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Scientific Evidence For Folk Activism

October 30, 2009

In my essay Beyond Folk Activism, I theorize that much ineffectual political activism is driven by hunter-gatherer instincts erroneously applied to the modern world.  A recent study provides some evidence that we view Presidential elections as contests within our tribe that affect our status and lives:

Young men who voted for Republican John McCain or Libertarian candidate Robert Barr in the 2008 presidential election suffered an immediate drop in testosterone when the election results were announced, according to a study by researchers at Duke University and the University of Michigan.

In contrast, men who voted for the winner, Democrat Barack Obama, had stable testosterone levels immediately after the outcome.

Female study participants showed no significant change in their testosterone levels before and after the returns came in.

The men who participated in the study would normally show a slight night-time drop in testosterone levels anyway. But on this night, they showed a dramatic divergence: The Obama voters’ levels didn’t fall as they should, and the McCain and Barr voters lost more than would have been expected.

“This is a pretty powerful result,” said Duke neuroscientist Kevin LaBar. “Voters are physiologically affected by having their candidate win or lose an election.”

In a post-election questionnaire, the McCain and Barr backers were feeling significantly more unhappy, submissive, unpleasant and controlled than the Obama voters.

The findings mirror what other studies have found in men who participate directly in an interpersonal contest — the winner gets a boost of testosterone, while the loser’s testosterone drops.

Our relationship with political tribes like Republicans and Democrats is a one-way affair.  We affiliate with them to demonstrate our values, but whether our candidate wins or loses has little direct effect on our lives.  Obama offered no special tax rebates for Democrats, and the program was not “Cash for Democratic Clunkers”.  Federal politics is so small a part of most people’s lives that we get little change in status for whether we voted for the winner.  And many people associate mainly with others of the same party, so again, the election won’t change their status.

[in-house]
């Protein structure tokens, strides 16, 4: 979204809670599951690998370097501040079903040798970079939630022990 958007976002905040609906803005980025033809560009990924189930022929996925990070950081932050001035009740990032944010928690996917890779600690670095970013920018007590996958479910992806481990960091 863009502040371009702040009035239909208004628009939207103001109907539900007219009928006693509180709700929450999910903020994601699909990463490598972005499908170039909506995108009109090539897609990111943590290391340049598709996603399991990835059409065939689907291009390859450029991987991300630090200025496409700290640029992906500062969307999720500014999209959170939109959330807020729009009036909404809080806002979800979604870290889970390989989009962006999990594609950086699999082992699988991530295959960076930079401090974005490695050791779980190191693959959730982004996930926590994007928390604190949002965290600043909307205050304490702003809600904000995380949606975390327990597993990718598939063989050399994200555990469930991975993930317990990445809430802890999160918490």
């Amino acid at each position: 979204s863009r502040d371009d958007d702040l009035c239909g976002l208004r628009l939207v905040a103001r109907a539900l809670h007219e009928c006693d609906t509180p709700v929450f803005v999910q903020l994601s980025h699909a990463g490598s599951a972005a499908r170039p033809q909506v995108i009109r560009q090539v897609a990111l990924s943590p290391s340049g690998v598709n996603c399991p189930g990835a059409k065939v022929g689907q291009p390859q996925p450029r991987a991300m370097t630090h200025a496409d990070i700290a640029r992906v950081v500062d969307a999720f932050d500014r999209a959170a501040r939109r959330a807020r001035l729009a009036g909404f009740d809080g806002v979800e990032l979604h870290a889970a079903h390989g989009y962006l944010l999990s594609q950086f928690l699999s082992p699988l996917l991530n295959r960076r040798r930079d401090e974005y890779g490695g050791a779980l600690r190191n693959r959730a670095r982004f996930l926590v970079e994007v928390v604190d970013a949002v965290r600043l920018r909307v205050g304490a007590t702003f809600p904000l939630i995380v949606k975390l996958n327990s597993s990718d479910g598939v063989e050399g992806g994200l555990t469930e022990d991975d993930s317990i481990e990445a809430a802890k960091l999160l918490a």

So it makes little rational sense for men to react this way…unless they view it as an interpersonal contest of significant private import, where their own personal status is closely tied to whether they’ve backed the winning coalition.  In the tribe, that mattered a lot, today – not so much.  Thus, this is evidence that men model national politics as a personal competition.

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2 Comments leave one →
  1. October 31, 2009 1:07 pm

    Patri: you may find the “Society as Family” section of this unpublished paper (starting around pg. 6) elaborates on your point about ev-psych phenomena driving our politics (Acrobat). See especially the bit on the Stone Age Trinity: http://maxborders.typepad.com/files/society_as_ecosystem-paper-acrobat.pdf Another version of this paper might deal more with the clannish team sports mentality of politics.

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